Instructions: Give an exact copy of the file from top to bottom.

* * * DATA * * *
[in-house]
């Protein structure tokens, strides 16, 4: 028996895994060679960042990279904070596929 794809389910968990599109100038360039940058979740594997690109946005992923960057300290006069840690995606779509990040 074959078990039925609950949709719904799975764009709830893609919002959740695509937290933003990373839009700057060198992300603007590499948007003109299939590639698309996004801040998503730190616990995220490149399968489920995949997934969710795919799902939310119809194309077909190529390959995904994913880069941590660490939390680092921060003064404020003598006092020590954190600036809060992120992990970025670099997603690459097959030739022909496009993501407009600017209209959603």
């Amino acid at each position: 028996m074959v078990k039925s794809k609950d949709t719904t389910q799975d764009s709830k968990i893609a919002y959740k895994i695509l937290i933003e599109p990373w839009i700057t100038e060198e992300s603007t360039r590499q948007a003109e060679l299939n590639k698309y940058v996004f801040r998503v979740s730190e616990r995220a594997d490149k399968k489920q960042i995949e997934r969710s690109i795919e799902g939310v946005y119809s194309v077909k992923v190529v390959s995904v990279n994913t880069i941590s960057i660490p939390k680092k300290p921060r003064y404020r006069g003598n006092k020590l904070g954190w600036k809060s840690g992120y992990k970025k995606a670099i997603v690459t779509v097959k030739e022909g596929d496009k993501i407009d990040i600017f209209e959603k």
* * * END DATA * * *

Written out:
[in-house]
């Protein structure tokens, strides 16, 4: 028996895994060679960042990279904070596929 794809389910968990599109100038360039940058979740594997690109946005992923960057300290006069840690995606779509990040 074959078990039925609950949709719904799975764009709830893609919002959740695509937290933003990373839009700057060198992300603007590499948007003109299939590639698309996004801040998503730190616990995220490149399968489920995949997934969710795919799902939310119809194309077909190529390959995904994913880069941590660490939390680092921060003064404020003598006092020590954190600036809060992120992990970025670099997603690459097959030739022909496009993501407009600017209209959603």
């Amino acid at each position: 028996m074959v078990k039925s794809k609950d949709t719904t389910q799975d764009s709830k968990i893609a919002y959740k895994i695509l937290i933003e599109p990373w839009i700057t100038e060198e992300s603007t360039r590499q948007a003109e060679l299939n590639k698309y940058v996004f801040r998503v979740s730190e616990r995220a594997d490149k399968k489920q960042i995949e997934r969710s690109i795919e799902g939310v946005y119809s194309v077909k992923v190529v390959s995904v990279n994913t880069i941590s960057i660490p939390k680092k300290p921060r003064y404020r006069g003598n006092k020590l904070g954190w600036k809060s840690g992120y992990k970025k995606a670099i997603v690459t779509v097959k030739e022909g596929d496009k993501i407009d990040i600017f209209e959603k």